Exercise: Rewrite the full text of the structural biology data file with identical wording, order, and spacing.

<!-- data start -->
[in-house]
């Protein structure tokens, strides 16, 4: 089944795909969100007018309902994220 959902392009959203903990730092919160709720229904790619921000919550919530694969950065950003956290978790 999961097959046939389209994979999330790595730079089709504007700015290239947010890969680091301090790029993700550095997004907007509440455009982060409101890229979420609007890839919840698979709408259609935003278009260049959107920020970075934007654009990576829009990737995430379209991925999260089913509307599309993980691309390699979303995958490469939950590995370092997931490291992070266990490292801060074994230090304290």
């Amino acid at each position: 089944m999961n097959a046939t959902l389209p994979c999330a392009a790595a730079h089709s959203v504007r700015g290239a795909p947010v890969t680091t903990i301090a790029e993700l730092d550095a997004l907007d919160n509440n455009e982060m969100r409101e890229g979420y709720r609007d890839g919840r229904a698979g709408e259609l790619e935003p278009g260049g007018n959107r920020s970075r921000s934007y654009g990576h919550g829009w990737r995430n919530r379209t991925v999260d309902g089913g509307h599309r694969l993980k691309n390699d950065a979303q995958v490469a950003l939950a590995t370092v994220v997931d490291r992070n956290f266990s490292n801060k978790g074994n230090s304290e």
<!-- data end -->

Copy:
[in-house]
């Protein structure tokens, strides 16, 4: 089944795909969100007018309902994220 959902392009959203903990730092919160709720229904790619921000919550919530694969950065950003956290978790 999961097959046939389209994979999330790595730079089709504007700015290239947010890969680091301090790029993700550095997004907007509440455009982060409101890229979420609007890839919840698979709408259609935003278009260049959107920020970075934007654009990576829009990737995430379209991925999260089913509307599309993980691309390699979303995958490469939950590995370092997931490291992070266990490292801060074994230090304290």
């Amino acid at each position: 089944m999961n097959a046939t959902l389209p994979c999330a392009a790595a730079h089709s959203v504007r700015g290239a795909p947010v890969t680091t903990i301090a790029e993700l730092d550095a997004l907007d919160n509440n455009e982060m969100r409101e890229g979420y709720r609007d890839g919840r229904a698979g709408e259609l790619e935003p278009g260049g007018n959107r920020s970075r921000s934007y654009g990576h919550g829009w990737r995430n919530r379209t991925v999260d309902g089913g509307h599309r694969l993980k691309n390699d950065a979303q995958v490469a950003l939950a590995t370092v994220v997931d490291r992070n956290f266990s490292n801060k978790g074994n230090s304290e």